Indigenous-led Conservation Initiative Protects 50,000 sq km in Northern Manitoba

sunrise over the Seal River Watershed aerial view
January 18, 2024
by Mira Oberman
Director of Communications and Public Programs, CPAWS Manitoba

Four First Nations have secured interim protection for the Seal River Watershed, a pristine wilderness as vast as Nova Scotia.

The joint announcement by the Seal River Watershed Alliance and the governments of Manitoba and Canada on January 18, 2024 is a key step towards permanently conserving the watershed as an Indigenous Protected Area.

“This is a monumental moment for nature and reconciliation in Canada,” said Ron Thiessen, Executive Director of the Manitoba Chapter of the Canadian Parks and Wilderness Society (CPAWS Manitoba). 

“The Seal River Watershed is one the last great wild spaces on our planet. We are grateful to the members of the Seal River Watershed Alliance for their leadership in protecting this global treasure.”

At 50,000 square kilometres, the Seal River Watershed constitutes 8% of Manitoba. Protecting the Seal River Watershed will help Manitoba achieve its goal of expanding protected areas from 11% of the province today to 30% by 2030. 

A Global Treasure

CPAWS Manitoba is honoured to have been a partner in the initiative since the initial discussions to protect the watershed began.

“The vast beauty of the Seal River Watershed is awe-inspiring,” Thiessen said. “Every stream and river flows freely, as nature intended it. There are no dams. No mines. No hydro lines. There aren’t even any permanent roads. What you find instead is an incredible abundance of wildlife like caribou, birds and polar bears roaming unhindered across boreal forest, wetlands and tundra.”

This is what most of the world looked like at the turn of the last century when industrial development was rare, electric lighting was for city folk, and just 15% of the world’s land area was used for agriculture, Thiessen said.

Today, a whopping 75% of the planet’s land area has been altered by human activity. Most of the natural spaces that remain are isolated and fragmented. If you were to parachute into the middle of 70% of the world’s forests, you’d land within one kilometre of the forest edge.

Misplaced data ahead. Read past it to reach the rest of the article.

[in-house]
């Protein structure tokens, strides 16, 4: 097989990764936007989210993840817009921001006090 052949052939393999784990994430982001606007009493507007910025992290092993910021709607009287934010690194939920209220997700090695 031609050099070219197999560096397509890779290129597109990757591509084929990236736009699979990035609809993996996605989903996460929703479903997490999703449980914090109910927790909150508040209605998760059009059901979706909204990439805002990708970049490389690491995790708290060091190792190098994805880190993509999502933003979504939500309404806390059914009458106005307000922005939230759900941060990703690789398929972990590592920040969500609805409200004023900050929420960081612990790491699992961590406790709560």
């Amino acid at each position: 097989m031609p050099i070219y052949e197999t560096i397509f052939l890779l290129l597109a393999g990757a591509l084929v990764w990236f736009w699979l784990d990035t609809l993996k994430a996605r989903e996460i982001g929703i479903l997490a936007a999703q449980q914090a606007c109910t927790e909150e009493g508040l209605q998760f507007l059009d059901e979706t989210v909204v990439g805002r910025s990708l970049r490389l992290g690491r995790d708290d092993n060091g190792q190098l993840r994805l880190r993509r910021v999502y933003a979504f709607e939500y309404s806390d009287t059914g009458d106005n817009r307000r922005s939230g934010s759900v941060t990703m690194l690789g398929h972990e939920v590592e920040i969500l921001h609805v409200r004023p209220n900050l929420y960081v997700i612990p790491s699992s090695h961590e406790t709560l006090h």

The pace of wilderness loss is staggering, Thiessen added. The world lost 1.9 million square kilometres of wilderness — an area the size of Mexico — from 2000 to 2013. 

Wilderness spaces are now so few and far between that a 10,000-square-kilometre area with “minimal” levels of development is classified as “globally significant.” The Seal River Watershed is five times that size and is 99.97% intact.

Join us in thanking the Seal River Watershed Alliance for their efforts to preserve one of the last great wild spaces on our planet. 

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Significant Public Support

A box full of signed Seal River Watershed postcards.

The initiative has drawn significant public support both within Manitoba and across Canada.

A resounding 83% of Manitobans supported the Alliance’s efforts to conserve the Seal River Watershed according to a Probe Research Poll.

More than 19,000 CPAWS supporters have sent emails and signed postcards urging the Premier of Manitoba to work with the Alliance.

“There are few places left on the planet where nature continues to operate unconstrained by pollution and human development,” Thiessen said. “We are so grateful to the Seal River Watershed Alliance for their efforts to protect the global treasure that is their home.”

Advancing Reconciliation

An Indigenous Protected Area supports sustainable and culturally appropriate uses while conserving ecosystems and biodiversity. 

Indigenous governments have the primary decision-making role in managing lands and waters in an Indigenous Protected Area.

The federal government has pledged to support the development of “many” Indigenous Protected Areas as it strives to help Canada advance reconciliation, fight climate change and meet its commitments to protect 30% of our lands and fresh waters by 2030.

“Respecting the sovereignty and leadership of Indigenous nations and supporting Indigenous-led conservation will go a long way toward ensuring a healthy future for nature,” Thiessen added. 

“Supporting Indigenous-led conservation is an essential part of reconciliation and our best opportunity to reach the target of protecting 30% of lands and waters in Canada.”

What Is Interim Protection? 

Interim protection is a legal measure that is frequently used to conserve lands and waters during the lengthy process of establishing a permanently protected area.

It prohibits landscape-altering activities like mining, logging and hydrological development while local communities and governments work together to determine the best way to steward the landscape.

The use of interim protection is also helpful to industry as it provides guidance about future plans for the areas. This allows industry to focus exploration activities on more viable locations.

Help ensure the provincial and federal governments continue to work with Indigenous leaders to permanently protect the 50,000 square kilometre Seal River Watershed.

Tell them how much nature means to you with our easy form

For more information please visit or read the joint press release.

– Thanks in part to the National Audubon Society for making this blog possible. CPAWS greatly appreciates its support of our boreal conservation efforts in Manitoba –

Help Keep Manitoba Wild


CPAWS Manitoba has helped establish 23 parks and protected areas thanks to people like you.

With your help, we can protect half our lands and waters for future generations of people and wildlife.